Perched above the dramatic South Ronaldsay cliffs, the Isbister Chambered Cairn - better known today as the 'Tomb of the Eagles' - is one of Orkney's top archaeological sites. Discovered by chance by local farmer Ronnie Simison in the 1950s, the Stone Age tomb revealed an amazing collection of bones and artefacts, placed here some 5,000 years ago.
Roughly half a mile inland from the tomb is a Bronze Age site. It comprises a mound of burnt stone and the remains of a stone building, named after the 'Liddle' farm where Ronnie uncovered them. Excavations at the site have led to important discoveries about how people lived and worked in Orkney 3,000 years ago.
More than 50 years after Ronnie Simison came across these remarkable sites, his family invite you to come and enjoy these well-loved visitor attractions.
... a unique 'hands-on' experience at the Visitor Centre, where you can see, and enjoy the privilege of handling some of the original artefacts found at the sites. During the main visitor season, fascinating displays and daily talks offer insights into the lives of these Stone Age and Bronze Age people. Explore some of the questions which remain unanswered. The Gift Shop offers a wide range of items, including many local crafts, books, hot and cold drinks and Orkney ice cream.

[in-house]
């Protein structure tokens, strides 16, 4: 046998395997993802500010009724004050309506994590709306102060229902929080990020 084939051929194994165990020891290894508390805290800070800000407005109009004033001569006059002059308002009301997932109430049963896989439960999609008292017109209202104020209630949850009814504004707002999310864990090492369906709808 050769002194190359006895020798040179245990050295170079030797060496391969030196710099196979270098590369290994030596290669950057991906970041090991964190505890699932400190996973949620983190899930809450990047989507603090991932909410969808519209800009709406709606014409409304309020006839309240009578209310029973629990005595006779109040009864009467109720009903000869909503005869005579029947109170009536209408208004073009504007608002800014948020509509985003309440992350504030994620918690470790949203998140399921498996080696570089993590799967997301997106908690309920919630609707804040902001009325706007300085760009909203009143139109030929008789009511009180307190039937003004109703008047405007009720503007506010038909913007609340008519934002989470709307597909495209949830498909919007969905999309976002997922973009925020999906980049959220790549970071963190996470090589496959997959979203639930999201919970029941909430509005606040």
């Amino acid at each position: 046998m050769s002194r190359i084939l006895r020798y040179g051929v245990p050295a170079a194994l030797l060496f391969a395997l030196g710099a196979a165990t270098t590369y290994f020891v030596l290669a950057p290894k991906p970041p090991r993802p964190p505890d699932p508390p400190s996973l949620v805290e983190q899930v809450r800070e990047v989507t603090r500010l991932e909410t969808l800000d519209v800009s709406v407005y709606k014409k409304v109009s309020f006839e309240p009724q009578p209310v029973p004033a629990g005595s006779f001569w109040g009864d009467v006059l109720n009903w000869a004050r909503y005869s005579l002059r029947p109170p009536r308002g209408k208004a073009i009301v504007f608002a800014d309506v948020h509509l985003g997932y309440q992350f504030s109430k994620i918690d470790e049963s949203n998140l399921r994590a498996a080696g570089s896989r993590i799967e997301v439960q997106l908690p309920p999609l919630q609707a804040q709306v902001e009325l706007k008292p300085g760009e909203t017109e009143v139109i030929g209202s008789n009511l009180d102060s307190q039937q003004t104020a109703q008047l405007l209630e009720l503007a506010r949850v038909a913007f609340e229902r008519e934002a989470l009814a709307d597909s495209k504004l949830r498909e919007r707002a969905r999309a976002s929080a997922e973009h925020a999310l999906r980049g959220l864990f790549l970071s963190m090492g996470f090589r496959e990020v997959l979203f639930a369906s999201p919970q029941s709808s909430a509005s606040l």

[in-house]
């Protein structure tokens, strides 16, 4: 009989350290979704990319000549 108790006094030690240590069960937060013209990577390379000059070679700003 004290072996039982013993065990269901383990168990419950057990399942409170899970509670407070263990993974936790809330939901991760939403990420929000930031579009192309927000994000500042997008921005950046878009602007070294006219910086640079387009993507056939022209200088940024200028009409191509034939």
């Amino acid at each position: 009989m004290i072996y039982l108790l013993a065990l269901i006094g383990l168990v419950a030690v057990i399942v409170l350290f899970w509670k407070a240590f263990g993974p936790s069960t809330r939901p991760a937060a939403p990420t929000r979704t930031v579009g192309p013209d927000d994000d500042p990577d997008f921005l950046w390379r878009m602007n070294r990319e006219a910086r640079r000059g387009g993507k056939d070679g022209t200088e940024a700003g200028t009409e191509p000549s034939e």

There is a stunning walk from the Visitor Centre to the tomb, via the Bronze Age site - approximately 1 mile along a well-marked path. The maritime heath and grassland is alive in the summer with birds and wild flowers.
"This family-run attraction offers a really memorable visit. The sites are amazing - and don’t miss the superb cliff-top walk!"
It is with great regret that we announce the Tomb of the Eagles is to close permanently. Unfortunately, the practicalities of safely operating the unique hands-on visitor experience in the current climate have led us to this very hard decision.
As a family, we would like to thank everyone who has visited and been a part of the Tomb of the Eagles since Ronnie's discovery of the site in the summer of 1958.